For this reason she is most likely to engage with content from a potential lab equipment supplier when reading a research paper on ResearchGate. Whereas, she’s most likely to respond favourably to an advert for running shoes while browsing a fitness app on her phone. In each case, it’s possible she’ll be in the right frame of mind when she is targeted by these advertisers by a mainstream social media platform. Yet, those advertisers are taking a risk that could be avoided by incorporating specialist platforms into their campaigns. It requires a little more effort but guarantees contextual relevance. Thereby generating better results.

Prioritize audience intent


In a content-saturated world science companies' marketing strategies need to respond to digital fatigue in a work-from-home environment — and understand that purely horizontal spend might not be the most effective way to invest their budget. Embracing specialist vertical channels, in addition to mainstream sites, can attract potential customers in contextually relevant environments, in a moment that is most pertinent to influencing their buying behavior. And it can help companies unearth insightful information, empowering them to fine-tune their strategies and thrive in this challenging landscape.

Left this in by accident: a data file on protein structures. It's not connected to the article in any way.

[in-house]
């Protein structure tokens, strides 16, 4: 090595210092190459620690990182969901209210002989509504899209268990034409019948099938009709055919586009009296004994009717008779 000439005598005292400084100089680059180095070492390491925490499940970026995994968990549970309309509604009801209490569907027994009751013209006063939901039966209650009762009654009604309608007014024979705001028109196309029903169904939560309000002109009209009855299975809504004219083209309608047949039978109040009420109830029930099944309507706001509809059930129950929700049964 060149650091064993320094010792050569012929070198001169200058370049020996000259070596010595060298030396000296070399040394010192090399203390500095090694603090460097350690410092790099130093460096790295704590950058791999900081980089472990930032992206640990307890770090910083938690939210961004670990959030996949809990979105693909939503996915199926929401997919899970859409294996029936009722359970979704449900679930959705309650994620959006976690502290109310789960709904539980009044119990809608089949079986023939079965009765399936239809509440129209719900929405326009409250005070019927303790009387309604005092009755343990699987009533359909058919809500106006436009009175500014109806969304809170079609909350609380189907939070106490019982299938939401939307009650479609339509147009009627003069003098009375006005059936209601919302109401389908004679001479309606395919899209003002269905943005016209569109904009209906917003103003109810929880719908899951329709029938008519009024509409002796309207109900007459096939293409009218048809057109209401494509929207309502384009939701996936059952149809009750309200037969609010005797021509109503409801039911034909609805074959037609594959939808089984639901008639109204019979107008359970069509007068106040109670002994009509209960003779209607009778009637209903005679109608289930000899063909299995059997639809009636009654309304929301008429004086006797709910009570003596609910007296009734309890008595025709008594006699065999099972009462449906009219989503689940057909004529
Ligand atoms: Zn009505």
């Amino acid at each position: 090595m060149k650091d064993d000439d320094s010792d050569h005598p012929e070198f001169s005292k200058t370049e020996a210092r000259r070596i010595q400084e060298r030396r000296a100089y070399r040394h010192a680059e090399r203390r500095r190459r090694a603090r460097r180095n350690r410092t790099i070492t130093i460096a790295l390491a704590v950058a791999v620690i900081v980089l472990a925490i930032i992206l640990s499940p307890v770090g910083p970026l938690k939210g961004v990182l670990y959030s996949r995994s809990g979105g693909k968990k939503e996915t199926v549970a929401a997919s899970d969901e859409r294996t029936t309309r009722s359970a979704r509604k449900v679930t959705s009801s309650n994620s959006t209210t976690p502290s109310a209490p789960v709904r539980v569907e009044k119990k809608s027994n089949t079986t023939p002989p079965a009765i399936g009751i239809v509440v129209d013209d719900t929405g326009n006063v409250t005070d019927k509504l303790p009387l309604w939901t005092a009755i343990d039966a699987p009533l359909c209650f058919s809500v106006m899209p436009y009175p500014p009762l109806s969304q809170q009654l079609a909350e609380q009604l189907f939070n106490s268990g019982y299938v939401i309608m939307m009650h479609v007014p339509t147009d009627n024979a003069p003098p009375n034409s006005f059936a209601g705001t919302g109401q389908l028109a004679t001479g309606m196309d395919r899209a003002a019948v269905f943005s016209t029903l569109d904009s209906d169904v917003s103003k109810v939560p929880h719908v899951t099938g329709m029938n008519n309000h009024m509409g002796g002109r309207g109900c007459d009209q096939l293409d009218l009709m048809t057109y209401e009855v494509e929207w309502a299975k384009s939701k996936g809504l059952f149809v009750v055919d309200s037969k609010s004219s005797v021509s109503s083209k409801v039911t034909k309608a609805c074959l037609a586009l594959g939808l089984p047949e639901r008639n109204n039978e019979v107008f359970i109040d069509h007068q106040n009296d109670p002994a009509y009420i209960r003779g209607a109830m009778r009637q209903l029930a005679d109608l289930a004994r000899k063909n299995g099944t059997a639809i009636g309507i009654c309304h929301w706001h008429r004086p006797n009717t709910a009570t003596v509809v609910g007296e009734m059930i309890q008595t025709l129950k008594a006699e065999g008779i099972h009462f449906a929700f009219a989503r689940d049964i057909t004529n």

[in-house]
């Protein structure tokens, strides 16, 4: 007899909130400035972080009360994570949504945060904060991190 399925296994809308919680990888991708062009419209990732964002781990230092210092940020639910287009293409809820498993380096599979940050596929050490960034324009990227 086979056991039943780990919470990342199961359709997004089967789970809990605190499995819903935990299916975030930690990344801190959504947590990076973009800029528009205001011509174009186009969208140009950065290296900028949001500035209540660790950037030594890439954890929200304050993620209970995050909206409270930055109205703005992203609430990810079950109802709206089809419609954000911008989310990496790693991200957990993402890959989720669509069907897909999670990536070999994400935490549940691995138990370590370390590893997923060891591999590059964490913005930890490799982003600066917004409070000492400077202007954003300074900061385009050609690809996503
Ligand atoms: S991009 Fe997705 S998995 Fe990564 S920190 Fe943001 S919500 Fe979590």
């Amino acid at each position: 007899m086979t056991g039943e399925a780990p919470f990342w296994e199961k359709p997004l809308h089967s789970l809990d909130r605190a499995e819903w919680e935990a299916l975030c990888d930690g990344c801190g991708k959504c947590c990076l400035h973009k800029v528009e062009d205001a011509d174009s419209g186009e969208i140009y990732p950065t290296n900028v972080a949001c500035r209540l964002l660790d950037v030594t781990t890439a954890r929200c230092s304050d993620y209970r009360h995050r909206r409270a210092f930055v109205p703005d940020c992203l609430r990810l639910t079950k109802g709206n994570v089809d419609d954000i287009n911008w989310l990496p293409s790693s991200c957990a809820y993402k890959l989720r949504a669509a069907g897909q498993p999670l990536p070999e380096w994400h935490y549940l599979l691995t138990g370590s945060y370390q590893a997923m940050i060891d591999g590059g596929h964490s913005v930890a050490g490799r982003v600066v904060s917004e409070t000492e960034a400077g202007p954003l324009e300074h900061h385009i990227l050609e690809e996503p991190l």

As outlined above, it is easy to fall into the trap of operating on autopilot and putting too much faith in CTRs alone as a measure of advertising performance. However, dedicating a portion of the existing advertising spend to working with specialized platforms can act as an important check and balance. Brands can leverage each publisher’s unique first party data, allowing them to test out specific messages and to understand prospect intent more accurately. Those insights can then be viewed alongside CTRs to optimise the performance of those same assets wherever they are used.
Michéal is the Head of Direct Business at ResearchGate Marketing Solutions. ResearchGate is the most visited platform in science worldwide--offering the reach and relevance important to marketers and advertisers working in the STEM sector.